Five U.S. grid operators last week jointly urged the U.S. Environmental Protection Agency (EPA) to reconsider strict compliance deadlines proposed for a suite of rules because they feared "accelerated" generation retirements as owners assessed the costs of complying with them. The grid operators also asked the EPA to consider keeping some plants online if they met certain conditions, because taking them out of service would affect system reliability.

The grid operators included the Electric Reliability Council of Texas (ERCOT), Midwest Independent Transmission System Operator (MISO), New York Independent System Operator (NYISO), PJM Interconnection (PJM), and Southwest Power Pool (SPP). The organizations were jointly responding to a proposed EPA rule governing the national emission standards for hazardous air pollutants from coal and oil-fired steam-generation units (79 Fed. Reg. 24976, proposed on May 3, 2011).

In their comments, the group noted that retirements would be widely affected by a suite of rules, including the Cross State Air Pollution (CSAP) Rule, the proposed Clean Water Act cooling water intake rule, and the coal combustion residuals disposal rule.

The organizations said the rules could make generator assets "uneconomic" in the regional transmission organization (RTO) and independent system operators (ISO) market.

"Environmental compliance is a cost of doing business in a market environment," the organizations wrote. "However, if the impact of the EPA rulemakings increases retirements to the point of creating reliability violations without providing for adequate time to respond to the reliability concerns, this could undermine the reliability of the electric grid for an unacceptable prolonged period."

It is impossible to know how much reliability would be affected because there is no information about which and how many generators are looking to retrofit or retire units. Those decisions would be driven by EPA rulemaking and future market conditions such as the projected costs of competing fuels and forms of generation, the group said.

"Even if overall regional or national levels of capacity remain sufficient, local reliability impacts, the extent of which are still unknown, can have a profound effect on ensuring system reliability within specific areas that can serve substantial load, such as urban areas," they wrote.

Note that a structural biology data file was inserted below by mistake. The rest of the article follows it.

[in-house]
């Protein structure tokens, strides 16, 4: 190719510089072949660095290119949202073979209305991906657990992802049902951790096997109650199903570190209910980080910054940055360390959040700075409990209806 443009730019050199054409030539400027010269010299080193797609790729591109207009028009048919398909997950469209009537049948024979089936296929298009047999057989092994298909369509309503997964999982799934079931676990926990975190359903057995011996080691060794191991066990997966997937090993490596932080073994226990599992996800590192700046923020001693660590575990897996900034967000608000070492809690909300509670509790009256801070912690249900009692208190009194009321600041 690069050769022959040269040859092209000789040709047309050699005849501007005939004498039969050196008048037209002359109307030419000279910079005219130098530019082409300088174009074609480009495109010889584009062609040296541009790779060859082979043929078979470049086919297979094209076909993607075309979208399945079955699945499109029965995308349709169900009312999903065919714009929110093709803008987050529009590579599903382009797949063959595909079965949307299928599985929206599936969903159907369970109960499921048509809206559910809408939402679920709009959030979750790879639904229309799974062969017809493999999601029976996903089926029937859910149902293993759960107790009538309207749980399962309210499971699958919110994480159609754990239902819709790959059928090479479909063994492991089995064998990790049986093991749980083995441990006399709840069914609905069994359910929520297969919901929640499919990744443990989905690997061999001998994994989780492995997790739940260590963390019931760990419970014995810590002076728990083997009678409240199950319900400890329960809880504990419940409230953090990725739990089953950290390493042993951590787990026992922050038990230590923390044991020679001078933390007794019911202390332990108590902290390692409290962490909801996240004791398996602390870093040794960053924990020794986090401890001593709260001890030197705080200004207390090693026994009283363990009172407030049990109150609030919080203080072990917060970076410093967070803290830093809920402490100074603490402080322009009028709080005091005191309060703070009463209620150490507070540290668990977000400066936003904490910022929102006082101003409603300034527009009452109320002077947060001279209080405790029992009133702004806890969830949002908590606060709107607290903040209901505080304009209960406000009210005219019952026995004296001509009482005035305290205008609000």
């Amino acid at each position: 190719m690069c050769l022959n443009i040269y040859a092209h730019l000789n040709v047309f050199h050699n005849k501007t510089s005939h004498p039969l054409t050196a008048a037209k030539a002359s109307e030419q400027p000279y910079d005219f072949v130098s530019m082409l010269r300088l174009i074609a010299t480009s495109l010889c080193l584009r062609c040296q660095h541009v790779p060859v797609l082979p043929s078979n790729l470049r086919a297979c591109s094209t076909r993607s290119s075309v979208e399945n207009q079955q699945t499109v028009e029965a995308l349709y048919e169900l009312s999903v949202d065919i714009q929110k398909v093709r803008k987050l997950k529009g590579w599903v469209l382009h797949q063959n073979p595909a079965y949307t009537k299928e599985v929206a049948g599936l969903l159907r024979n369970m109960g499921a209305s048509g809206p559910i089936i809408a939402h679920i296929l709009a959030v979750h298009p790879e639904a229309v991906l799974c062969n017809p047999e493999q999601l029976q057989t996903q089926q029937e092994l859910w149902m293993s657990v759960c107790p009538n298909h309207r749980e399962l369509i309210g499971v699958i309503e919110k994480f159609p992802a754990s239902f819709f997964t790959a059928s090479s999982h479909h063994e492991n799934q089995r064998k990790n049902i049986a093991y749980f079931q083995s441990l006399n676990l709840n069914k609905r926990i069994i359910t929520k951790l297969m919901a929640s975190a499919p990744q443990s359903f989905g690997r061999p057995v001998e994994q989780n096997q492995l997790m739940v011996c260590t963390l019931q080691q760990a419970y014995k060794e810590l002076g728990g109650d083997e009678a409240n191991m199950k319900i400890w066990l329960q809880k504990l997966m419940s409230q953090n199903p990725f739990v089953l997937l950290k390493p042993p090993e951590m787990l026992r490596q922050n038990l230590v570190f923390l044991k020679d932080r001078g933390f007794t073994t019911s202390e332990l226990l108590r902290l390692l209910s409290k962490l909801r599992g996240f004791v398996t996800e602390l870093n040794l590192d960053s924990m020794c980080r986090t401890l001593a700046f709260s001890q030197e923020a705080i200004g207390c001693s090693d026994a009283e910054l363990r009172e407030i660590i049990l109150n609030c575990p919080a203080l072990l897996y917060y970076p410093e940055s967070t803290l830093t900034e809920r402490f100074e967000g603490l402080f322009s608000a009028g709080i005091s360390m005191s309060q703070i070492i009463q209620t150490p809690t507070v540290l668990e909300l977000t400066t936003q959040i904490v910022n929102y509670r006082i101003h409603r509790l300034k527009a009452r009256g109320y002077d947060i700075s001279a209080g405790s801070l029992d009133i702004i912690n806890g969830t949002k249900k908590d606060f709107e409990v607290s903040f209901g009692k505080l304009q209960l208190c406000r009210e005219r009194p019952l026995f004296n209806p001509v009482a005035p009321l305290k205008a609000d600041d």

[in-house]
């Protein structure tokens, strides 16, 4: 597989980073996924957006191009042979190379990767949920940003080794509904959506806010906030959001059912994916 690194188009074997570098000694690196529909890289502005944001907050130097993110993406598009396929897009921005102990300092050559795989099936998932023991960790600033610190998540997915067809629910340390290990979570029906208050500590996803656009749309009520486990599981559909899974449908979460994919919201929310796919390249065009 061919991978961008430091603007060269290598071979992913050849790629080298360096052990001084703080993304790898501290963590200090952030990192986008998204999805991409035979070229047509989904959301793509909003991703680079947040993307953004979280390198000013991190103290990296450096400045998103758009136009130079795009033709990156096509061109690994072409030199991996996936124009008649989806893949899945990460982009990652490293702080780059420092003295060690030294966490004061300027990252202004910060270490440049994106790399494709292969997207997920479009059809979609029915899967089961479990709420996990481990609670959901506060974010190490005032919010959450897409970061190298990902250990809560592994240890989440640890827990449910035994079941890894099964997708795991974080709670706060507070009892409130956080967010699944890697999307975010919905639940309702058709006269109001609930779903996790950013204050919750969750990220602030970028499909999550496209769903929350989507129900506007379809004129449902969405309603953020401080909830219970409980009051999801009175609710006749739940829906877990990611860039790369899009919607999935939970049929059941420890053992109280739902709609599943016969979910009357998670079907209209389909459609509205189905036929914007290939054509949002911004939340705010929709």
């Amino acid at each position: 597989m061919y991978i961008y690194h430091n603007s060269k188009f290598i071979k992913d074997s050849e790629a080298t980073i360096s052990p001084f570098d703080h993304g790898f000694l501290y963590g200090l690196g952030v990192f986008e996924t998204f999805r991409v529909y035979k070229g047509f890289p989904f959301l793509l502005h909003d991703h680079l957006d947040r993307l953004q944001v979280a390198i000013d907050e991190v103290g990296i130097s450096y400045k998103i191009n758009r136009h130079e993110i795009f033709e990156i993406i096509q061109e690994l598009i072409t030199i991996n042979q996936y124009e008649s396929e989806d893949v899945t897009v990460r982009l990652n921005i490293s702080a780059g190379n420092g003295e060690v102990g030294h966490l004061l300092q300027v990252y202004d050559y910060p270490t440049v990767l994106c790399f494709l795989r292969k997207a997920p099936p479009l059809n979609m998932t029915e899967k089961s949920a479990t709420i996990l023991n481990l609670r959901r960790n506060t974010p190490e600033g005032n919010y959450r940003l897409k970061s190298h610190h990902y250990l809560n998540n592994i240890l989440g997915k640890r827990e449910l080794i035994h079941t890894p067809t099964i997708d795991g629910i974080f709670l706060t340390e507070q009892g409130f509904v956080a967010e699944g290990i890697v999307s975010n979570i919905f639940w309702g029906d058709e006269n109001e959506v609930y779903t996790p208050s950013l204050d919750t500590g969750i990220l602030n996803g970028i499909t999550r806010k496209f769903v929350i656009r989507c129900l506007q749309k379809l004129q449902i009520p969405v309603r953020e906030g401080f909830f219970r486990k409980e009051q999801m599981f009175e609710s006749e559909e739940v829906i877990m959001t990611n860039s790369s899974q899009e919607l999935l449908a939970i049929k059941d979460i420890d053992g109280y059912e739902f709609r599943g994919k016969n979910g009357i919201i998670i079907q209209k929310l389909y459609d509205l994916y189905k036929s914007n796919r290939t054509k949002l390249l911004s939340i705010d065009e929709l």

RTOs/ISOs are responsible for ensuring the continued reliability of the bulk power system in order to keep the lights on for 146 million Americans. The ISO/RTO model is based on a market platform that provides financial incentives to facilitate adequate generation for reliability–but under it, grid operators receive limited notice of the intent to retire a generator unit, the organizations said. ERCOT and PJM, for example, would receive a 90-day notice for units taken out of service for periods of more than 180 days, while MISO requires 26 weeks.

The group asked the EPA to revise the rules and provide an extension process that would allow for the continued operations of units–calling them "Reliability Critical Units." These units could be identified by the ISO/RTO through its retirement analysis as necessary to maintain grid reliability, they suggested.

The extension would be tailored to the specific reliability need and would only be effective until such time as the reliability issue is quickly and efficiently remedied–whether through transmission reinforcements or replacement resources.

The group said the extension would act as a "safety valve," suggesting it should only be granted to generators who provide notice of retirement within 12 months of the rule’s effective date.

The group stressed that it was not taking a position on the "merits" of the rule or the EPA’s findings of the long-term benefits of the rule. It was focusing on addressing the potential reliability impacts resulting from the strict compliance timelines.